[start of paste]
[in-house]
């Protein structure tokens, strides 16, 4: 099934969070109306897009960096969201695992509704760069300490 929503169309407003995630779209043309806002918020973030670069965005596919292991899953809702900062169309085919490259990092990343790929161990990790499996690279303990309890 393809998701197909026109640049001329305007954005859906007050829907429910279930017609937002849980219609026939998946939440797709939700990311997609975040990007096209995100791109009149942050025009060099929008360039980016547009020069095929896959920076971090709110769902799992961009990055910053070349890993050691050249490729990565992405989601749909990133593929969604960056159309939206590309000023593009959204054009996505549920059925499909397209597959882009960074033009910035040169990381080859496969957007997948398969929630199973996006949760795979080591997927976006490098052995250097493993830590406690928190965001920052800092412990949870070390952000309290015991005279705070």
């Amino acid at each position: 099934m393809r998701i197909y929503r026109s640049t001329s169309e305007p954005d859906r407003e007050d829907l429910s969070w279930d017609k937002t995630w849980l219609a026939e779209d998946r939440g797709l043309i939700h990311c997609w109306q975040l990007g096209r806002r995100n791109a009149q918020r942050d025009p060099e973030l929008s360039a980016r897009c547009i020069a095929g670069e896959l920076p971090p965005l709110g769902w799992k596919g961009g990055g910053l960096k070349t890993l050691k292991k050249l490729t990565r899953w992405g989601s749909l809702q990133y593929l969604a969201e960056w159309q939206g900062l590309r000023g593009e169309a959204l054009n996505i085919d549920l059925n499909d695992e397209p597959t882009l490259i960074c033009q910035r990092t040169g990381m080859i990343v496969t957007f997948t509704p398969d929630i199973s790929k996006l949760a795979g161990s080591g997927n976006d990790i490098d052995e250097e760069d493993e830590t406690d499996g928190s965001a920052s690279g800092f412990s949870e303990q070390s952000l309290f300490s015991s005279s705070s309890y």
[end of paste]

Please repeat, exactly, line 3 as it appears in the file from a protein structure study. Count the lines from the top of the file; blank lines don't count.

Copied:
């Amino acid at each position: 099934m393809r998701i197909y929503r026109s640049t001329s169309e305007p954005d859906r407003e007050d829907l429910s969070w279930d017609k937002t995630w849980l219609a026939e779209d998946r939440g797709l043309i939700h990311c997609w109306q975040l990007g096209r806002r995100n791109a009149q918020r942050d025009p060099e973030l929008s360039a980016r897009c547009i020069a095929g670069e896959l920076p971090p965005l709110g769902w799992k596919g961009g990055g910053l960096k070349t890993l050691k292991k050249l490729t990565r899953w992405g989601s749909l809702q990133y593929l969604a969201e960056w159309q939206g900062l590309r000023g593009e169309a959204l054009n996505i085919d549920l059925n499909d695992e397209p597959t882009l490259i960074c033009q910035r990092t040169g990381m080859i990343v496969t957007f997948t509704p398969d929630i199973s790929k996006l949760a795979g161990s080591g997927n976006d990790i490098d052995e250097e760069d493993e830590t406690d499996g928190s965001a920052s690279g800092f412990s949870e303990q070390s952000l309290f300490s015991s005279s705070s309890y």